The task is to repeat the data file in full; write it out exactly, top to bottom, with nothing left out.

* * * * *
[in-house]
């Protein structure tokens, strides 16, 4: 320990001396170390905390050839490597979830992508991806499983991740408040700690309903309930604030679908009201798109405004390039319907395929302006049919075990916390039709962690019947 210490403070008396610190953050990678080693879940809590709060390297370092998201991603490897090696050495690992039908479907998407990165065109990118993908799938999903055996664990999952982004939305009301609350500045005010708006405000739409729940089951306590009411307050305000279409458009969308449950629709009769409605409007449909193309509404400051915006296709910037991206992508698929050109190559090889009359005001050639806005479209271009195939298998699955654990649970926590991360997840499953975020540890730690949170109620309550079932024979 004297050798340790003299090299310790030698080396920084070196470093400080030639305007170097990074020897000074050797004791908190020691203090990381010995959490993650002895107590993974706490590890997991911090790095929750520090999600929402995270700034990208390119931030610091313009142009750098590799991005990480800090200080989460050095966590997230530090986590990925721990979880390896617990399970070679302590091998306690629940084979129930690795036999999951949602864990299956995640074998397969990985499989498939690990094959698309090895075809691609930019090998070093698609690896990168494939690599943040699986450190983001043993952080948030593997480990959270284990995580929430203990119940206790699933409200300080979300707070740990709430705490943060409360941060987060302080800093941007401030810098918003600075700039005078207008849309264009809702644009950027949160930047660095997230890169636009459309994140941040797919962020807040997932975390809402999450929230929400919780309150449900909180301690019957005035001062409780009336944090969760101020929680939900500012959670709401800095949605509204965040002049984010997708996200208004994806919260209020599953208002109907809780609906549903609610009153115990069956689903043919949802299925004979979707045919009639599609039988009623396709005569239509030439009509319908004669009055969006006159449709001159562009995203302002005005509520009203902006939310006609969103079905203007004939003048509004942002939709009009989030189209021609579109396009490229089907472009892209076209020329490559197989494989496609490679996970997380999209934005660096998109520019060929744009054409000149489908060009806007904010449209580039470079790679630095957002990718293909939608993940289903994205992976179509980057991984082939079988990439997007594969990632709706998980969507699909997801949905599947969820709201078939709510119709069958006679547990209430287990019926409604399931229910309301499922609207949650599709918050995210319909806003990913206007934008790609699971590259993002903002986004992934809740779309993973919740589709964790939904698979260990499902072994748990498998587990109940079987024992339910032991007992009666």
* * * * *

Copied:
[in-house]
């Protein structure tokens, strides 16, 4: 320990001396170390905390050839490597979830992508991806499983991740408040700690309903309930604030679908009201798109405004390039319907395929302006049919075990916390039709962690019947 210490403070008396610190953050990678080693879940809590709060390297370092998201991603490897090696050495690992039908479907998407990165065109990118993908799938999903055996664990999952982004939305009301609350500045005010708006405000739409729940089951306590009411307050305000279409458009969308449950629709009769409605409007449909193309509404400051915006296709910037991206992508698929050109190559090889009359005001050639806005479209271009195939298998699955654990649970926590991360997840499953975020540890730690949170109620309550079932024979 004297050798340790003299090299310790030698080396920084070196470093400080030639305007170097990074020897000074050797004791908190020691203090990381010995959490993650002895107590993974706490590890997991911090790095929750520090999600929402995270700034990208390119931030610091313009142009750098590799991005990480800090200080989460050095966590997230530090986590990925721990979880390896617990399970070679302590091998306690629940084979129930690795036999999951949602864990299956995640074998397969990985499989498939690990094959698309090895075809691609930019090998070093698609690896990168494939690599943040699986450190983001043993952080948030593997480990959270284990995580929430203990119940206790699933409200300080979300707070740990709430705490943060409360941060987060302080800093941007401030810098918003600075700039005078207008849309264009809702644009950027949160930047660095997230890169636009459309994140941040797919962020807040997932975390809402999450929230929400919780309150449900909180301690019957005035001062409780009336944090969760101020929680939900500012959670709401800095949605509204965040002049984010997708996200208004994806919260209020599953208002109907809780609906549903609610009153115990069956689903043919949802299925004979979707045919009639599609039988009623396709005569239509030439009509319908004669009055969006006159449709001159562009995203302002005005509520009203902006939310006609969103079905203007004939003048509004942002939709009009989030189209021609579109396009490229089907472009892209076209020329490559197989494989496609490679996970997380999209934005660096998109520019060929744009054409000149489908060009806007904010449209580039470079790679630095957002990718293909939608993940289903994205992976179509980057991984082939079988990439997007594969990632709706998980969507699909997801949905599947969820709201078939709510119709069958006679547990209430287990019926409604399931229910309301499922609207949650599709918050995210319909806003990913206007934008790609699971590259993002903002986004992934809740779309993973919740589709964790939904698979260990499902072994748990498998587990109940079987024992339910032991007992009666």